Oasis have always been popular in the states, though their following was never as insane here as in Britain. But face it, even if they aren't putting out records on par with their past triumphs, they still remain that gigantic band; their backstory is filled with the kind of legendary dramas and storied infighting that makes a band stand out in addition to their musical contributions to the history of rock 'n' roll. And on this tour they're bringing some high-profile friends—Ryan Adams and the Cardinals, fresh off the release of Cardinology. Needless to say, there will be more than enough rock-star posturing and brooding to fill the Target Center. Beyond the reputation Adams has cultivated for himself in the music press, the man is still a musical genius and a dreamboat. And as for Oasis, they have cemented themselves as Brit-pop icons, despite what one may think of their billowing egos. $37-$67. 7 p.m. 600 First Ave. N., Minneapolis; 612.673.0900. —Jen Paulson



Building Better Bombs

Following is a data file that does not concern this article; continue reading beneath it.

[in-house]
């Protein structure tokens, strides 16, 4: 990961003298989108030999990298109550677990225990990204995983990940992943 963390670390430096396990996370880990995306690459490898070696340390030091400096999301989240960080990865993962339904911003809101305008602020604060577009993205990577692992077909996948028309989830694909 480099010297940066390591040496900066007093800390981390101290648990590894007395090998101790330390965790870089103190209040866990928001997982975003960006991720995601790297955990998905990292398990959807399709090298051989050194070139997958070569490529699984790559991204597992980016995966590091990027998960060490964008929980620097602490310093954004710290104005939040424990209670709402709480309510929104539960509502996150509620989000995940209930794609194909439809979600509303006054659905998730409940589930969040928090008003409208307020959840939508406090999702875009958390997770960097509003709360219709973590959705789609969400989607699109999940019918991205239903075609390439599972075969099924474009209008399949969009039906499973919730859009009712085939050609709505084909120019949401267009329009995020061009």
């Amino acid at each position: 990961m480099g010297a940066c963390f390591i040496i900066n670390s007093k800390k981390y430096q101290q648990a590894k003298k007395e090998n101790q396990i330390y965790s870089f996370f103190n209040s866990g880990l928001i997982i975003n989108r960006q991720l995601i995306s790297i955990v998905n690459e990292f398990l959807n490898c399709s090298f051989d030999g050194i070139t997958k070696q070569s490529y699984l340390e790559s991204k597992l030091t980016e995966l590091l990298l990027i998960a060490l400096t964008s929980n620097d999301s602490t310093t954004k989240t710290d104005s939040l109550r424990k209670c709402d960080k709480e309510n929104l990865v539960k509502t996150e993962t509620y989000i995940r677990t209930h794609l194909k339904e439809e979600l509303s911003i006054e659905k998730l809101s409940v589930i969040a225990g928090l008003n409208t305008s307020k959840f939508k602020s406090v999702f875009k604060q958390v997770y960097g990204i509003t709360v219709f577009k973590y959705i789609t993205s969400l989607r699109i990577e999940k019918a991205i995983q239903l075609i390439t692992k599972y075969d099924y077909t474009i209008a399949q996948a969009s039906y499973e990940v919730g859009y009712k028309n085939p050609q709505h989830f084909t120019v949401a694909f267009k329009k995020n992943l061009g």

Turf Club

Hardcore: not quite the prepubescent twerp that was emo, not yet the hairy old man that punk has become. It's the music for disaffected youth with impressive fake IDs and some serious yearning for bar brawls. And if ever you feel an urgent need to give a greasy kid one or two black eyes, Building Better Bombs is the perfect soundtrack. Sweating delicious rivers of atonality, with brutal guitar progressions like an ice pick to the synapses, this local foursome will leave you feeling like you're trapped in some creepy alternate universe where pop music doesn't exist. This is a good thing. Swing by the Turf Club for their tour kick-off and pick up their new split cassette with Seawhores for some serious otherworldly carnage. With Seawhores, Death to Our Enemies and Mean Beep. 9 p.m. 1601 University Ave. W., St. Paul; 651.647.0486. —Erin Roof